Because the Legislature introduced a significant education reform bill, Cardinal was able to identify which lawmakers were interested in advancing school choice, and their coalition continued to grow.
The pandemic upended all aspects of our lives, but Americans especially felt the disruption in education. Schools closed and millions of children were abruptly sent home for online learning. As these closures extended into the fall, many parents grew dissatisfied with their child’s virtual learning environment. Millions were eager for alternative education options. Cardinal paid close attention to these concerns and started to develop relationships with parents in the Mountain State.
Cardinal partnered with the Institute for Justice to create a parent-focused group, Education Choice West Virginia. The group consists of 30 to 40 parents and educators who want to increase school choices for families in West Virginia. Developing these relationships with parents allowed Cardinal to share real stories of West Virginia families who want and need education choice.
Cardinal’s executive director, Garrett Ballengee, added: “The importance of the relationships we built with parents during the summer and early fall of 2020 cannot be overstated when considering the successes in 2021.”
In the November 2020 election, West Virginians elected a Republican supermajority in both the House of Delegates and the State Senate, and the Republican Governor won re-election. Cardinal knew many of these new legislators would be interested in advancing school choice. The Institute began to prepare for the upcoming legislative session.
To kick off the new year and get lawmakers excited about education reform, Cardinal held information webinars on ESAs via Zoom in January 2021. One call drew 15 legislators, and all but two were newly elected members.
Cardinal’s coalition, what once was just a group of three organizations in 2015, had now grown to 11 organizations. There’s the parent-focused part of the coalition, Education Choice West Virginia, the legislative part that meets weekly and includes groups such as Americans for Prosperity, and then a more general group of state and national partners interested in advancing parental choice, called West Virginia Voices for Education Choices. Each of the organizations in the coalition sent a letter to state lawmakers encouraging them to support ESAs.
As lawmakers began drafting an ESA bill called the Hope Scholarship, they had questions about how an ESA program would work in West Virginia. Some policymakers had concerns about how an ESA would impact public schools in the state. Cardinal began to develop educational resources based on these inquiries from the Legislature. Cardinal created one-pagers, “myth buster” policy briefs, FAQs, and even graphics that explained what ESAs are and how they would help West Virginia families.
Cardinal’s Communications Director, Amanda Kieffer added: “We’ve become a legislative go-to for a lot of issues, especially education, because we pioneered the idea in the state.”
Cardinal promoted these resources through social media, digital ads, and in the media. The organization placed op-eds in outlets across the state, and Ballangee appeared on several radio stations. Thanks to their sound research, Cardinal became a top resource for reporters in the state as well.
Through an Owned Audience Grant from SPN, Cardinal was able to hire Iron Light, a digital marketing agency that helped them run targeted ads and grow their owned audience—or people in the state who have subscribed to Cardinal’s brand. This owned audience allowed Cardinal to communicate directly and build more relationships with West Virginians interested in education freedom.
Cardinal also launched a “Humans of New York” series of stories that focused on West Virginians and how they envisioned the Hope Scholarship program affecting their lives or the lives of people they serve.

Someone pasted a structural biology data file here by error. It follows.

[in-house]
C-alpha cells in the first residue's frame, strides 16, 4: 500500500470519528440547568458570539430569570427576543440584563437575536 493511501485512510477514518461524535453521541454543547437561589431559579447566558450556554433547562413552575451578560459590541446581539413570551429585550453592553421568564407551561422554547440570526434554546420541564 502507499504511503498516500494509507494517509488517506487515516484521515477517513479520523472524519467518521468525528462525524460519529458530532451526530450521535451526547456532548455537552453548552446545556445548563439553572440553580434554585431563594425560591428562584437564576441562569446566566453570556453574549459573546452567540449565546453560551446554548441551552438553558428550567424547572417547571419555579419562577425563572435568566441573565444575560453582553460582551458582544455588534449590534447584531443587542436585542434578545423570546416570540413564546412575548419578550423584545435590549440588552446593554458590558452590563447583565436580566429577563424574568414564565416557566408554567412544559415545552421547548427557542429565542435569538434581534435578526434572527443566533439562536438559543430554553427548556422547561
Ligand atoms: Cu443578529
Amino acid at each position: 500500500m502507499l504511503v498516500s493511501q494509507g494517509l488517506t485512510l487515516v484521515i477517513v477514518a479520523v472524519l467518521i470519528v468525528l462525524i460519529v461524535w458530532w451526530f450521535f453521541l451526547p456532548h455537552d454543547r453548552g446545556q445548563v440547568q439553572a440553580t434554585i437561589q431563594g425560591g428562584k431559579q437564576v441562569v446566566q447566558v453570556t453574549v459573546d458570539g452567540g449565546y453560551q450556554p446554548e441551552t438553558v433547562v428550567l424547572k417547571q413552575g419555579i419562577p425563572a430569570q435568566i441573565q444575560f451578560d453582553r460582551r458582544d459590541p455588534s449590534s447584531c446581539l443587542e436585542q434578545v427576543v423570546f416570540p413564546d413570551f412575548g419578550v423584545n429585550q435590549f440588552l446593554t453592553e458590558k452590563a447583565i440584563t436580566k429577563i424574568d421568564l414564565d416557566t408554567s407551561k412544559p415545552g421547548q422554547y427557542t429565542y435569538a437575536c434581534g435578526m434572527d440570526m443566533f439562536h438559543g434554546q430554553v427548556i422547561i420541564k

The West Virginia Legislature passed the Hope Scholarship on March 17, and the governor signed the bill into law on March 27, 2021. When the program officially opens for applications on March 1, 2022, more than 90 percent of K-12 students in West Virginia will be eligible for the program—giving education opportunity to the more than 300,000 children in the state. Thanks to the Cardinal Institute, the Mountain State is one step closer to the “West Virginia Miracle.”
Since Cardinal was founded in 2015, the organization has dedicated considerable time and effort into building coalitions throughout the state.
Cardinal did this by first thinking about who would benefit from an ESA program in the state and then reaching out to those groups. That meant parents, homeschool organizations, and private school organizations throughout the state. From there, Cardinal brainstormed non-traditional partners who might be interested in education freedom. That meant church leaders and community organizations. The Institute encouraged other state think tanks not to overlook this important group. Kieffer added:
“A lot of state think tanks are so focused on politics that we forget the Junior League, the Masons, and the Women’s Club exist and care about the issues going on in their communities. We’re working on reaching out to those groups and trying to grow individual connections and further that community trust. Don’t just stop at your Chamber of Commerce—try to think outside the box. It is the civic organizations you really want involved.”
By building an effective coalition, Cardinal was able to ensure their work wasn’t siloed and everyone was working together towards the same goal. And by including parents in the coalition, Cardinal was able to share powerful stories of real people whose lives would be improved by ESAs.
Cardinal recommended other state think tanks working on education reform make coalition building a top priority—and don’t be afraid to ask for help. Kieffer noted:
“If it was literally just Cardinal, this win would have taken two to three times as long. Asking Americans for Prosperity to help with the grassroots outreach, asking SPN for communications support and training, asking national groups for grant funding, and reaching out to the Institute for Justice for litigation support was crucial. Obviously, we want to be the ones that say yeah we made the big difference—and in a lot of ways we did. But don’t be afraid to ask for help. I think that’s the real power of our movement. We’re all working together, and we’re not siloed. Leaning on each other has been invaluable throughout this entire process.”
Congratulations to the Cardinal Institute for giving thousands of West Virginia families hope for a brighter future. For their success, the Cardinal Institute is a finalist in State Policy Network’s Bob Williams Awards for Policy Achievement, in the Biggest Win Category. Cardinal is also a finalist in State Policy Network’s Communications Excellence Awards in the Powerful Storytelling Category.
Everything you need to know about Education Savings Accounts (ESAs)
State Policy Network
Hope Scholarship Info for Parents
Cardinal Institute for West Virginia Policy